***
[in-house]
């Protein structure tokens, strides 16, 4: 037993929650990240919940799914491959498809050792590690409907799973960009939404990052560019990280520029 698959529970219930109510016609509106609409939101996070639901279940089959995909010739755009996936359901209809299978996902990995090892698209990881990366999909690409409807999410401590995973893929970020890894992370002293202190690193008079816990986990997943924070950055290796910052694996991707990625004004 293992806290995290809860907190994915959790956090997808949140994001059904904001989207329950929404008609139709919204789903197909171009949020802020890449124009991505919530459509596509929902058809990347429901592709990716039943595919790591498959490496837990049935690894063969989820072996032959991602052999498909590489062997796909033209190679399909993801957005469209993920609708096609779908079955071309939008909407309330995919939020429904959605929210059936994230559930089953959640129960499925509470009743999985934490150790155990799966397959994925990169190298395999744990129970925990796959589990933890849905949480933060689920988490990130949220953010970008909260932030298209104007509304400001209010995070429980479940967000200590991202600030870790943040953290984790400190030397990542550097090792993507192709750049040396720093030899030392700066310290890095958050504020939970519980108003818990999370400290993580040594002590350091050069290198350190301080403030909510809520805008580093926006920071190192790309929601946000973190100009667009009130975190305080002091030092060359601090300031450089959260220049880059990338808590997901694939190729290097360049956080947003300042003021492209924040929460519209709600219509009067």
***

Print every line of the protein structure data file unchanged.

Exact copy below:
[in-house]
């Protein structure tokens, strides 16, 4: 037993929650990240919940799914491959498809050792590690409907799973960009939404990052560019990280520029 698959529970219930109510016609509106609409939101996070639901279940089959995909010739755009996936359901209809299978996902990995090892698209990881990366999909690409409807999410401590995973893929970020890894992370002293202190690193008079816990986990997943924070950055290796910052694996991707990625004004 293992806290995290809860907190994915959790956090997808949140994001059904904001989207329950929404008609139709919204789903197909171009949020802020890449124009991505919530459509596509929902058809990347429901592709990716039943595919790591498959490496837990049935690894063969989820072996032959991602052999498909590489062997796909033209190679399909993801957005469209993920609708096609779908079955071309939008909407309330995919939020429904959605929210059936994230559930089953959640129960499925509470009743999985934490150790155990799966397959994925990169190298395999744990129970925990796959589990933890849905949480933060689920988490990130949220953010970008909260932030298209104007509304400001209010995070429980479940967000200590991202600030870790943040953290984790400190030397990542550097090792993507192709750049040396720093030899030392700066310290890095958050504020939970519980108003818990999370400290993580040594002590350091050069290198350190301080403030909510809520805008580093926006920071190192790309929601946000973190100009667009009130975190305080002091030092060359601090300031450089959260220049880059990338808590997901694939190729290097360049956080947003300042003021492209924040929460519209709600219509009067």